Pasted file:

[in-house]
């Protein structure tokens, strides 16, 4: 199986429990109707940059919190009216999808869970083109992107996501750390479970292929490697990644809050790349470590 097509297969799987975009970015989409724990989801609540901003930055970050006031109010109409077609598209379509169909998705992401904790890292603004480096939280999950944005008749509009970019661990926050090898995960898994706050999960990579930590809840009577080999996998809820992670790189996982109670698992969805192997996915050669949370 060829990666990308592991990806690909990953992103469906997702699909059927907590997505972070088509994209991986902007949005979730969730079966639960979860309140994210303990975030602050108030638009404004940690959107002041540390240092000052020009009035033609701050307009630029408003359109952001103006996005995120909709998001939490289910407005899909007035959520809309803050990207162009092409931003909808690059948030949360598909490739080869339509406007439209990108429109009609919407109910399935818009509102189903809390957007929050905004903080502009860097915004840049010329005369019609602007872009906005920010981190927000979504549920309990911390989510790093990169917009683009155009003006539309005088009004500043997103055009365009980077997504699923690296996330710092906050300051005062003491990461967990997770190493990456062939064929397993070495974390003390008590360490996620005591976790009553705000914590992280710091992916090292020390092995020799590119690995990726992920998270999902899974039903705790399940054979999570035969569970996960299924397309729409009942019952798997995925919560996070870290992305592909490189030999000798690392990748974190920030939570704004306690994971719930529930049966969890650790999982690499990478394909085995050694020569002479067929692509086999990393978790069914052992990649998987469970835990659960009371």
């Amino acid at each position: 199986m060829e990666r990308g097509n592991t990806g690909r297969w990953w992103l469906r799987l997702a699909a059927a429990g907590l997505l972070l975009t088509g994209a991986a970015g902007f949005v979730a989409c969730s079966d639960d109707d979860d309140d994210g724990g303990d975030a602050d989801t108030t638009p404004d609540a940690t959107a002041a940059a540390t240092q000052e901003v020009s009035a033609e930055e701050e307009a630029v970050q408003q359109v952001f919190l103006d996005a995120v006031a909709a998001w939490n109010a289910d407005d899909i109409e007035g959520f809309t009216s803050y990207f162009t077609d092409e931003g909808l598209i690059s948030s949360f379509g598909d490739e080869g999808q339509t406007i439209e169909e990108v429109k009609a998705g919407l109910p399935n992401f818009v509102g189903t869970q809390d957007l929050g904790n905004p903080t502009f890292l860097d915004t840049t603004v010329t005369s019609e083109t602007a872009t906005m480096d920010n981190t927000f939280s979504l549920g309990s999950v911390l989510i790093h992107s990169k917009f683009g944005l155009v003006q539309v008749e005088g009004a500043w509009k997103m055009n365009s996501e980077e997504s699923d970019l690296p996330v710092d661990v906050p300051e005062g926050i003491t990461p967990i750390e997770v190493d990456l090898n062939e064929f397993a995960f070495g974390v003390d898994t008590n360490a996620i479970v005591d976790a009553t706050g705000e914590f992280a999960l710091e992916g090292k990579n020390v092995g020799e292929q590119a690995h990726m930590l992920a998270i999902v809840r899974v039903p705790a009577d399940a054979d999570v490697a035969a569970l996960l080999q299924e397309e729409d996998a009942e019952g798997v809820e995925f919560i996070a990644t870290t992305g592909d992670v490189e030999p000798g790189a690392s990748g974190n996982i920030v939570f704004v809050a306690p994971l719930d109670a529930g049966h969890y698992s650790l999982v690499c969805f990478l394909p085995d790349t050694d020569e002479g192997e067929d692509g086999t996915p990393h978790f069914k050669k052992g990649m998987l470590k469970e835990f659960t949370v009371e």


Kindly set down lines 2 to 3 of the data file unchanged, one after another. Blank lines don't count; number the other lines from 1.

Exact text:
């Protein structure tokens, strides 16, 4: 199986429990109707940059919190009216999808869970083109992107996501750390479970292929490697990644809050790349470590 097509297969799987975009970015989409724990989801609540901003930055970050006031109010109409077609598209379509169909998705992401904790890292603004480096939280999950944005008749509009970019661990926050090898995960898994706050999960990579930590809840009577080999996998809820992670790189996982109670698992969805192997996915050669949370 060829990666990308592991990806690909990953992103469906997702699909059927907590997505972070088509994209991986902007949005979730969730079966639960979860309140994210303990975030602050108030638009404004940690959107002041540390240092000052020009009035033609701050307009630029408003359109952001103006996005995120909709998001939490289910407005899909007035959520809309803050990207162009092409931003909808690059948030949360598909490739080869339509406007439209990108429109009609919407109910399935818009509102189903809390957007929050905004903080502009860097915004840049010329005369019609602007872009906005920010981190927000979504549920309990911390989510790093990169917009683009155009003006539309005088009004500043997103055009365009980077997504699923690296996330710092906050300051005062003491990461967990997770190493990456062939064929397993070495974390003390008590360490996620005591976790009553705000914590992280710091992916090292020390092995020799590119690995990726992920998270999902899974039903705790399940054979999570035969569970996960299924397309729409009942019952798997995925919560996070870290992305592909490189030999000798690392990748974190920030939570704004306690994971719930529930049966969890650790999982690499990478394909085995050694020569002479067929692509086999990393978790069914052992990649998987469970835990659960009371």
């Amino acid at each position: 199986m060829e990666r990308g097509n592991t990806g690909r297969w990953w992103l469906r799987l997702a699909a059927a429990g907590l997505l972070l975009t088509g994209a991986a970015g902007f949005v979730a989409c969730s079966d639960d109707d979860d309140d994210g724990g303990d975030a602050d989801t108030t638009p404004d609540a940690t959107a002041a940059a540390t240092q000052e901003v020009s009035a033609e930055e701050e307009a630029v970050q408003q359109v952001f919190l103006d996005a995120v006031a909709a998001w939490n109010a289910d407005d899909i109409e007035g959520f809309t009216s803050y990207f162009t077609d092409e931003g909808l598209i690059s948030s949360f379509g598909d490739e080869g999808q339509t406007i439209e169909e990108v429109k009609a998705g919407l109910p399935n992401f818009v509102g189903t869970q809390d957007l929050g904790n905004p903080t502009f890292l860097d915004t840049t603004v010329t005369s019609e083109t602007a872009t906005m480096d920010n981190t927000f939280s979504l549920g309990s999950v911390l989510i790093h992107s990169k917009f683009g944005l155009v003006q539309v008749e005088g009004a500043w509009k997103m055009n365009s996501e980077e997504s699923d970019l690296p996330v710092d661990v906050p300051e005062g926050i003491t990461p967990i750390e997770v190493d990456l090898n062939e064929f397993a995960f070495g974390v003390d898994t008590n360490a996620i479970v005591d976790a009553t706050g705000e914590f992280a999960l710091e992916g090292k990579n020390v092995g020799e292929q590119a690995h990726m930590l992920a998270i999902v809840r899974v039903p705790a009577d399940a054979d999570v490697a035969a569970l996960l080999q299924e397309e729409d996998a009942e019952g798997v809820e995925f919560i996070a990644t870290t992305g592909d992670v490189e030999p000798g790189a690392s990748g974190n996982i920030v939570f704004v809050a306690p994971l719930d109670a529930g049966h969890y698992s650790l999982v690499c969805f990478l394909p085995d790349t050694d020569e002479g192997e067929d692509g086999t996915p990393h978790f069914k050669k052992g990649m998987l470590k469970e835990f659960t949370v009371e």